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Friday, 6 April, 2001, 13:43 GMT 14:43 UK
Prodi 'shocked' by Bush climate stand
Storm on coast, English Channel PA
Stormy weather ahead - for the protocol and for the planet
By BBC News Online's environment correspondent Alex Kirby

The European Commission president, Romano Prodi, says Europe will implement the Kyoto Protocol no matter what the US does.

President Bush has refused to ratify it, saying it places an unacceptable economic burden on the US, while demanding nothing of developing countries.

But Mr Prodi says discarding the protocol "would be a tragic mistake."

He insists that the European Union will make Kyoto work, despite the "shocking" US stance.

Writing in the International Herald Tribune, Mr Prodi tackles both of Mr Bush's objections to the protocol, the international treaty on curbing the greenhouse gases scientists believe are causing climate change.

Flexible

The protocol requires 38 industrialised countries to cut their emissions of six gases by an average of 5.2% below their 1990 levels within the next decade. US emissions would have to be cut by 7%.

Romano Prodi AP
Romano Prodi feels the heat
Mr Prodi writes: "Some claim the Kyoto Protocol is too expensive for US industry to implement. But it provides flexibility which the US can use to reduce the costs.

"If the Bush administration finds the US targets too ambitious, that is not an argument for discarding the whole agreement.

"Some say the protocol is not fair because it excludes developing countries. But surely we in the industrialised world, who have contributed most to causing this problem, should be first to contribute to its solution.

"Is there any fairness in the fact that US emissions are ten times more per person than those in the developing world?

"The message that the US will not make an effort unless others much less able to do so make an effort as well is shocking to European ears."

Mr Prodi ends with a warning: "We in the EU do not see a solution to the climate problem outside the Kyoto Protocol, and the EU remains committed to it - with or without the US."

The article refers to "the overwhelming weight of scientific opinion" which Mr Prodi says agrees that climate change is a major problem.

The leading scientific body involved is the Intergovernmental Panel on Climate Change (IPCC), chaired by Dr Robert Watson.

No cost

He told journalists in the Kenyan capital, Nairobi, where the IPCC is meeting, that tackling climate change need not be nearly so expensive as Mr Bush appears to believe.

Dr Watson said half the expected increase in greenhouse gases between now and 2020 could be prevented at no cost at all.

"We have seen a significant advance in technologies in the last five years, hydrogen power, fuel cell technologies, a wide range of technologies that have succeeded at a faster rate than we thought", he said.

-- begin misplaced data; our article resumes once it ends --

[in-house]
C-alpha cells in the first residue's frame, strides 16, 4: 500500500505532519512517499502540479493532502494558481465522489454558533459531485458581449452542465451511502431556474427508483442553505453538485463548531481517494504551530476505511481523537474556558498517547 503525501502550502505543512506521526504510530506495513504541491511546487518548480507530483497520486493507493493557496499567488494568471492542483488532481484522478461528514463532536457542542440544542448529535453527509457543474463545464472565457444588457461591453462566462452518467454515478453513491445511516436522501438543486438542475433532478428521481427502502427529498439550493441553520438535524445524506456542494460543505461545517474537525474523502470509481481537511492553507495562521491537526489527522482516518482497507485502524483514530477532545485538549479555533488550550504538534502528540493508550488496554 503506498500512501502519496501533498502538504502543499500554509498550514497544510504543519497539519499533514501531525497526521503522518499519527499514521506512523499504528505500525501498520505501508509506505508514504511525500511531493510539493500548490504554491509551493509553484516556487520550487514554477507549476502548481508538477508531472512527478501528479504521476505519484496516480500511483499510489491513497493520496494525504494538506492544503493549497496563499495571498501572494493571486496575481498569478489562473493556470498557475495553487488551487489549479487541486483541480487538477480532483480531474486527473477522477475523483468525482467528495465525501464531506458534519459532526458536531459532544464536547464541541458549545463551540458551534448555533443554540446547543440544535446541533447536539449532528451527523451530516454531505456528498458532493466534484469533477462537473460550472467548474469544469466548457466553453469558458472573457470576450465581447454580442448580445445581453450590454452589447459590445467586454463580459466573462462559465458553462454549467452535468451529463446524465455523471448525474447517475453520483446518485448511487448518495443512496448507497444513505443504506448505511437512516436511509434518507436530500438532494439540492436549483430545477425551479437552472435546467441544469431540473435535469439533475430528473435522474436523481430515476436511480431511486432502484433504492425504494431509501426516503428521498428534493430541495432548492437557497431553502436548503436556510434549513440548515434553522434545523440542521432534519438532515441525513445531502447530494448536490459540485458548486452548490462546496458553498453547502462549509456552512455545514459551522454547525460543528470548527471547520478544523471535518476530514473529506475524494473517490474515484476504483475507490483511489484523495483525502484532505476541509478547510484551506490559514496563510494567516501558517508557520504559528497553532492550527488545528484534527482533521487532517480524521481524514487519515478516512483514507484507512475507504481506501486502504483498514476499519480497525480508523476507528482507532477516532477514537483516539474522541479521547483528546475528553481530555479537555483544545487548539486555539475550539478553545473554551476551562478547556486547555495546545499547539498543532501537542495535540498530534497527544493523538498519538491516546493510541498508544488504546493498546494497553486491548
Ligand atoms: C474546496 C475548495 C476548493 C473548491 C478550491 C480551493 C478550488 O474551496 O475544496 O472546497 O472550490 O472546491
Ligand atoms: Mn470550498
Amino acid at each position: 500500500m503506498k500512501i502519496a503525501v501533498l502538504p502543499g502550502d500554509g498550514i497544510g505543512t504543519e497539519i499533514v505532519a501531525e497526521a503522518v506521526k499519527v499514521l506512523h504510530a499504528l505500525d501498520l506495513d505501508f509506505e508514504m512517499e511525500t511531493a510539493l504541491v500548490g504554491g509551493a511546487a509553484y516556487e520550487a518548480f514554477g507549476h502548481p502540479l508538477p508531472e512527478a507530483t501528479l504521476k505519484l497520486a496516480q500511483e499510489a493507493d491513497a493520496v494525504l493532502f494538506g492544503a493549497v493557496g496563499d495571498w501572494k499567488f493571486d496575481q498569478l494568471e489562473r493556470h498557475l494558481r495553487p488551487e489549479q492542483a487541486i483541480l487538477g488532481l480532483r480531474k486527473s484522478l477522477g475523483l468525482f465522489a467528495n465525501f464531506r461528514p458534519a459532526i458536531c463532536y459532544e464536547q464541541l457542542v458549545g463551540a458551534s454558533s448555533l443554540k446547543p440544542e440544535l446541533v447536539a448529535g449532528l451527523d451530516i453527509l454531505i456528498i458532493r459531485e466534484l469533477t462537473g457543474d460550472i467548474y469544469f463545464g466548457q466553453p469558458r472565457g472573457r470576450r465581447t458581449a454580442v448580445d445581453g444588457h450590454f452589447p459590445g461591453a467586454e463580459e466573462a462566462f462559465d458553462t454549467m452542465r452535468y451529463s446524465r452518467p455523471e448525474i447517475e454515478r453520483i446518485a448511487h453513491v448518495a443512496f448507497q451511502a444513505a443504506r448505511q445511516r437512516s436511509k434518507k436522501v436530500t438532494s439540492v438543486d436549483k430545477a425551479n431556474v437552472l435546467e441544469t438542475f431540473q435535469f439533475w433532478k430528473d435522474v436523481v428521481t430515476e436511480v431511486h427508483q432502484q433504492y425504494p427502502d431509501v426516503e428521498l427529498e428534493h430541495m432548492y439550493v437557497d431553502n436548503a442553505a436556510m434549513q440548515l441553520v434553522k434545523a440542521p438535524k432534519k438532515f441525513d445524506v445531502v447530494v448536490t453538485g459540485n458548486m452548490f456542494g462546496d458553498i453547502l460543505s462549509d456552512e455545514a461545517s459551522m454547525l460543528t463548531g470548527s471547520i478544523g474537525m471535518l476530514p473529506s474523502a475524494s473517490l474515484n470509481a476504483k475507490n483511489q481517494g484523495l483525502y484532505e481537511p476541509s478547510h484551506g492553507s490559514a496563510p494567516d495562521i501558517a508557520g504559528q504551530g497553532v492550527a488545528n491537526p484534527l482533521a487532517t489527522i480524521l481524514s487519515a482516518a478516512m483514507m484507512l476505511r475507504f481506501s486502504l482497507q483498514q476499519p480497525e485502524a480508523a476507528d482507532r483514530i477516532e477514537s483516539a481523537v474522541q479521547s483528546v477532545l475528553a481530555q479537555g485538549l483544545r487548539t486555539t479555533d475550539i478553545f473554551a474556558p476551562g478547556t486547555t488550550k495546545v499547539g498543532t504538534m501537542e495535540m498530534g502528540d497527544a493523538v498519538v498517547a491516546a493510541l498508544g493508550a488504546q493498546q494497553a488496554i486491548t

George Bush AFP
Bush seeks US' best interest - but how?
If industrialised countries took the least cost-effective steps, Dr Watson said, the total cost of meeting their Kyoto commitments would be from 0.2 to 2% of gross domestic product.

The most cost-effective measures would cut the cost to between 0.1 and 1% of GDP.

"It is up to individual governments to decide if 0.1 or less, or 1% of GDP, is a large economic cost", Dr Watson said.

Consensus

"But that does not take into account that there are benefits of avoiding climate change."

He said that if the US, responsible for between 20 and 25% of global greenhouse emissions, did not ratify Kyoto, "then clearly the emissions will not be reduced by an average 5% - it will be significantly less than that."

And Dr Watson rejected the claim that the scientific community was evenly divided on the reality and gravity of climate change.

Commitment

He said he thought something like 98% of scientists supported the IPCC's analysis.

An EU mission is in Moscow for talks aimed at building a firm alliance of countries committed to implementing the Kyoto treaty.

Russia is the world's biggest polluter after the US and so its continued commitment to the treaty is crucial.

After Moscow, the delegation heads for Iran, which represents developing countries at the climate change talks, and will also visit China and Japan.

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See also:

28 Mar 01 | Sci/Tech
US blow to Kyoto hopes
29 Mar 01 | Sci/Tech
US facing climate isolation
03 Apr 01 | Americas
Anger as US abandons climate treaty
06 Apr 01 | Americas
EU seeks Moscow backing on climate
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